John Thomas TOMPKINS (1894–1915)


John Thomas Tompkins (known as Jack) was born in Heythrop in 1894. His parents were Thomas Tompkins (born in Chalford near Enstone in 1860) and Mary Ann Belcher (born in Oxford in 1859/60). His parents were married at Heythrop Church on 15 October 1892, when they were both 32 years old: Thomas signed his name with a cross, but Mary could write and was the daughter of an auctioneer. They had five children:

  • John Thomas Tompkins (born in Heythrop in 1894, registered second quarter, and baptised at the church there on 1 July 1894)
  • Henry Vincent Tompkins (born in Water Eaton in 1896, registered second quarter, and baptised at Kidlington Church on 19 July 1896)
  • Grace Mary Tompkins (born in Water Eaton on 14 December 1898 and baptised at Kidlington Church on 29 January 1899)
  • Twin: George Edward Tompkins  (born in Wheatley in 1903, registered third quarter)
  • Twin: Reginald Frank Tompkins (born in Wheatley in 1903, registered third quarter).

Jack’s father was a cowman on a farm. The family was living at Castle Farm Cottage in Heythrop when Jack was born in 1894, but had moved to Water Eaton by 1896.

By the time of the 1901 census they were living at Magpie Cottage in Little Tew, and Jack was then six years old. Two years later when his twin brothers were born, they were evidently living in Wheatley.

The 1911 census shows that they had moved yet again, and were living at Great Rollright. Jack (16) was now working as an under carter on a farm, and his younger brother Harry (14) had left home and was lodging with his aunt, Miss Emma Belcher, in Oxford, where he was working as a dentist’s page boy.

Given the way that Jack’s family moved around, it seems likely that his father next moved to Sunningwell to find agricultural work, especially as it was near near to his mother’s family home in Oxford. They were definitely there by 1915.

Botley Cemetery Botley Cemetery

In December 1914 the following advertisement appeared in the Oxford Times:

Queen's Own Oxfordshire Hussars: Recruits
A Third Draft of Officers and Men having left for active service abroad, the Regiment is open to recruit 50 MORE MEN, who must be able to RIDE & SHOOT.
Regimental Headquarters, Yeomanry House, Oxford.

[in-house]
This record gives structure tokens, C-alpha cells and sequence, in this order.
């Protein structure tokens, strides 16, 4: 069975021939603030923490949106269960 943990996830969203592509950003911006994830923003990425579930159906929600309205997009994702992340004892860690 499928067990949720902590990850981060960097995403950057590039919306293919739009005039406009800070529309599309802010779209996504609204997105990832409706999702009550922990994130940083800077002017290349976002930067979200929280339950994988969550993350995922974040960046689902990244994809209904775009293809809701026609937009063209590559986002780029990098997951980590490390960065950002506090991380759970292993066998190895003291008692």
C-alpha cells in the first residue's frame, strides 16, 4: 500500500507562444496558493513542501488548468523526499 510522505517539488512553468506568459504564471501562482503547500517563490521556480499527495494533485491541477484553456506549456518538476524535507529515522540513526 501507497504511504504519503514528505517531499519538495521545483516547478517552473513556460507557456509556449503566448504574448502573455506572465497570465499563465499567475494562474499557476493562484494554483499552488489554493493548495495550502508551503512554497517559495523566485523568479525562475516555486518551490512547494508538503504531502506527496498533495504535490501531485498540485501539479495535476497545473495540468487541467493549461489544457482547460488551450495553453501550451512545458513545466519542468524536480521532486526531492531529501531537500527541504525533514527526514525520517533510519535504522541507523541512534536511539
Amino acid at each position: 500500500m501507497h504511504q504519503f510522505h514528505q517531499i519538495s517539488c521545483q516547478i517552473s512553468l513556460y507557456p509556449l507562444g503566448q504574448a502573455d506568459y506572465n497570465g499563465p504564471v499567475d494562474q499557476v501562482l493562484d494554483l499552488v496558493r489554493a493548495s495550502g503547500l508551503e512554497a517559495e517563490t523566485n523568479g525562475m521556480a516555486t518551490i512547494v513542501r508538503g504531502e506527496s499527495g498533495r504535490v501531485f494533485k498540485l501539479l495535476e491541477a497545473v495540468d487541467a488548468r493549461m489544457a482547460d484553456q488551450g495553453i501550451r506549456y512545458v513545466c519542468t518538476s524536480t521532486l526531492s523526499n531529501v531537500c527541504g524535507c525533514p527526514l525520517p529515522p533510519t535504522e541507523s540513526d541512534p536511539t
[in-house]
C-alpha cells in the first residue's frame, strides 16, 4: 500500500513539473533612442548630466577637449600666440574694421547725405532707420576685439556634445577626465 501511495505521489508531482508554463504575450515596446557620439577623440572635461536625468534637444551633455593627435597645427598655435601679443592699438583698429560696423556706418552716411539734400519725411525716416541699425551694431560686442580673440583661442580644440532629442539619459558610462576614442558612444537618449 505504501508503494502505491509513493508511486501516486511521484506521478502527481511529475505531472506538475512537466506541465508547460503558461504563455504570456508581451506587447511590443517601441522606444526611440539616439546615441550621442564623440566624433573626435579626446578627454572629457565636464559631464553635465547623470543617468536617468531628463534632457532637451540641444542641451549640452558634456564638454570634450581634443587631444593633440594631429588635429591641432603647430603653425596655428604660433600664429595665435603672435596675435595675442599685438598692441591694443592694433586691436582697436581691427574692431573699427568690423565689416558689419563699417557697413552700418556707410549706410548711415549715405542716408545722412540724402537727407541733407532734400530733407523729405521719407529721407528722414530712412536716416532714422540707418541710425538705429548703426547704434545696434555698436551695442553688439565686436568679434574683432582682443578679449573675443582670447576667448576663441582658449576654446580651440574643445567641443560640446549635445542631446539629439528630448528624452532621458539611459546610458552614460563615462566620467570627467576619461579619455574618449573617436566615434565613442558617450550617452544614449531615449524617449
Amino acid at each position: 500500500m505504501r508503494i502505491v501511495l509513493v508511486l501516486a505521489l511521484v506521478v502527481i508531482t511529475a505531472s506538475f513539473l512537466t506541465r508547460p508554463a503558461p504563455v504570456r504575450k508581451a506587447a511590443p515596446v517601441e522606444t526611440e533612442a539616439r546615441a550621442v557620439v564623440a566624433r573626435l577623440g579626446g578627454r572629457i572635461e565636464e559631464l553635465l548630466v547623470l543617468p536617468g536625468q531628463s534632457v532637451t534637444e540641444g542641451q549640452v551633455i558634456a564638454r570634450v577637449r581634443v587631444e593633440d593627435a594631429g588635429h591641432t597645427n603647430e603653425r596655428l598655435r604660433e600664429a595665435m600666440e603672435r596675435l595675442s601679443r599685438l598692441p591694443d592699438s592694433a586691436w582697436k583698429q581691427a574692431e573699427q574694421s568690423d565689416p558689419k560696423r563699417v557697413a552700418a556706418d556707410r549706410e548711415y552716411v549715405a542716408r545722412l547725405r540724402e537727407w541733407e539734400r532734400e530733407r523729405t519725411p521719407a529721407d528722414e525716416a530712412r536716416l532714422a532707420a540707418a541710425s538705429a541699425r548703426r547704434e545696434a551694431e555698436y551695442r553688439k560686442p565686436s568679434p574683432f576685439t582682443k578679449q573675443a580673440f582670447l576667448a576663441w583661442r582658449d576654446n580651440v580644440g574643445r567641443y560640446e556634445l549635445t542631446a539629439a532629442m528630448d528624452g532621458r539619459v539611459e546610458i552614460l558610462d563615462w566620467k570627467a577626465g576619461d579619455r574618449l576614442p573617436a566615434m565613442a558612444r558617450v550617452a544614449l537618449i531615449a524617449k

Jack may well have responded to this, as he started his training with the Hussars in the following month.

Grave of Tompkins


Poppy In the First World War John Thomas Tompkins volunteered to join the Queen’s Own Oxfordshire Hussars as a Private (Service No. 2440). Seven weeks into his training in Oxford, he contracted pneumonia and on 18 March 1915 died at the age of 20 in the 3rd Southern General Hospital in Oxford. He had a full military funeral, and was buried at Botley Cemetery (Grave II. 11).

He is remembered on the war memorial in St Leonard’s Church at Sunningwell.

Right: Photograph of John Thomas Tompkins’s grave in Oxford. The text reads:

[Emblem of the Queen’s Own
Oxfordshire Hussars]

18TH MARCH 1915  AGE 20


This is one of the 40% of war graves that bears a personal message at the end (for which the family had to pay 3½d per letter).

The photographs of Botley Cemetery (above) and Tompkins’s grave (right) were kindly supplied by British War Graves

3rd Southern General Hospital
Above: The branch of the 3rd Southern General Hospital where Tompkins died was likely to have been the Examination Schools in the High Street, where most non-officers were sent. (There was also an annexe in the Cowley Road, but this was in the Headington registration district, and the death of Tompkins was registered in the Oxford district.)

Small memorial


Jack Tompkins’s parents

They had moved back from Sunningwell to Water Eaton by about 1920 (according to the Commonwealth War Graves Commission), but ended up in Oxford. They may have been living with one of their children, as they have no listing of their own in Kelly’s Directory:

  • Mary A. Tompkins (Mrs Thomas Tompkins) died at the age of 80 in the Oxford district (registered first quarter of 1940)
  • Thomas Tompkins died at the age of 80 in the Oxford district (registered first quarter of 1940); he must have died within a couple of months after his wife


See also

  • CWGC: Tompkins, John Thomas
  • Wikipedia: Queen’s Own Oxfordshire Hussars
  • Oxford Journal Illustrated, 24 March 1915, p. 2: two large photographs of Tompkins’ funeral captioned “Placing the coffin in the hearse” and “Men of the Q.O.O.H. following the hearse”
  • Oxford Journal Illustrated, 31 March 1915: under “Images of local casualties”, captioned “Trooper J. TOMPKINS, Sunningwell, Q.O.O.H.—Died of pneumonia” (shown above with kind permission of Oxfordshire County Council, Oxfordshire History Centre)